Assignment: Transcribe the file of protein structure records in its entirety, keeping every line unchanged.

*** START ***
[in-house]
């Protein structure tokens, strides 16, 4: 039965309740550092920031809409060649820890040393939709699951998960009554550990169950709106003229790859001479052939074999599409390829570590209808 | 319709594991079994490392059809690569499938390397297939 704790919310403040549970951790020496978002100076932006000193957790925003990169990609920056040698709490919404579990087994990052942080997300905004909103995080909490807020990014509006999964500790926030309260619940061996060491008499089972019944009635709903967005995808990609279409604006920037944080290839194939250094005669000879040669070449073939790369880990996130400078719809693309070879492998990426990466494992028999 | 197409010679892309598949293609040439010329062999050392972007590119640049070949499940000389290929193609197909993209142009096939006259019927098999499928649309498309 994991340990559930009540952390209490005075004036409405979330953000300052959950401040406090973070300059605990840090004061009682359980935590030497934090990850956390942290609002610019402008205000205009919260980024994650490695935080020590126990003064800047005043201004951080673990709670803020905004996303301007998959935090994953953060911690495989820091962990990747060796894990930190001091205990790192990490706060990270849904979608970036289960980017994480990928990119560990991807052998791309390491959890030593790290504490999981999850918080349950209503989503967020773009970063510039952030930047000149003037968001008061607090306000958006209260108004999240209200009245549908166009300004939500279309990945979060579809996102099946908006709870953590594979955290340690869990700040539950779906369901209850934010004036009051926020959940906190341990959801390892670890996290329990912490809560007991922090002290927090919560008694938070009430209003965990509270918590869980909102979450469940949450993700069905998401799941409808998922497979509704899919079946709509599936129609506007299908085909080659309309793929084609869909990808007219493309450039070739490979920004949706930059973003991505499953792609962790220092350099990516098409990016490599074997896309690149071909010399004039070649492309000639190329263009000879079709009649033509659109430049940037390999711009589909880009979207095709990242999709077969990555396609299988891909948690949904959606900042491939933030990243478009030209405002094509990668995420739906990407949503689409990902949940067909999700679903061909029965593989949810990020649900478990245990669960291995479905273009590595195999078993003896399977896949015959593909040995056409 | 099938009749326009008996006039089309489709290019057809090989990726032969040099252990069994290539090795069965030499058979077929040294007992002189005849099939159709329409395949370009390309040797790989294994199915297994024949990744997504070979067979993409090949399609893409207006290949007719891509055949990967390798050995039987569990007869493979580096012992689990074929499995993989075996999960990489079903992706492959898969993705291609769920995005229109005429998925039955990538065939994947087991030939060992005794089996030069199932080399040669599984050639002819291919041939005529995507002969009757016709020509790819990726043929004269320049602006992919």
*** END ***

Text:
[in-house]
């Protein structure tokens, strides 16, 4: 039965309740550092920031809409060649820890040393939709699951998960009554550990169950709106003229790859001479052939074999599409390829570590209808 | 319709594991079994490392059809690569499938390397297939 704790919310403040549970951790020496978002100076932006000193957790925003990169990609920056040698709490919404579990087994990052942080997300905004909103995080909490807020990014509006999964500790926030309260619940061996060491008499089972019944009635709903967005995808990609279409604006920037944080290839194939250094005669000879040669070449073939790369880990996130400078719809693309070879492998990426990466494992028999 | 197409010679892309598949293609040439010329062999050392972007590119640049070949499940000389290929193609197909993209142009096939006259019927098999499928649309498309 994991340990559930009540952390209490005075004036409405979330953000300052959950401040406090973070300059605990840090004061009682359980935590030497934090990850956390942290609002610019402008205000205009919260980024994650490695935080020590126990003064800047005043201004951080673990709670803020905004996303301007998959935090994953953060911690495989820091962990990747060796894990930190001091205990790192990490706060990270849904979608970036289960980017994480990928990119560990991807052998791309390491959890030593790290504490999981999850918080349950209503989503967020773009970063510039952030930047000149003037968001008061607090306000958006209260108004999240209200009245549908166009300004939500279309990945979060579809996102099946908006709870953590594979955290340690869990700040539950779906369901209850934010004036009051926020959940906190341990959801390892670890996290329990912490809560007991922090002290927090919560008694938070009430209003965990509270918590869980909102979450469940949450993700069905998401799941409808998922497979509704899919079946709509599936129609506007299908085909080659309309793929084609869909990808007219493309450039070739490979920004949706930059973003991505499953792609962790220092350099990516098409990016490599074997896309690149071909010399004039070649492309000639190329263009000879079709009649033509659109430049940037390999711009589909880009979207095709990242999709077969990555396609299988891909948690949904959606900042491939933030990243478009030209405002094509990668995420739906990407949503689409990902949940067909999700679903061909029965593989949810990020649900478990245990669960291995479905273009590595195999078993003896399977896949015959593909040995056409 | 099938009749326009008996006039089309489709290019057809090989990726032969040099252990069994290539090795069965030499058979077929040294007992002189005849099939159709329409395949370009390309040797790989294994199915297994024949990744997504070979067979993409090949399609893409207006290949007719891509055949990967390798050995039987569990007869493979580096012992689990074929499995993989075996999960990489079903992706492959898969993705291609769920995005229109005429998925039955990538065939994947087991030939060992005794089996030069199932080399040669599984050639002819291919041939005529995507002969009757016709020509790819990726043929004269320049602006992919």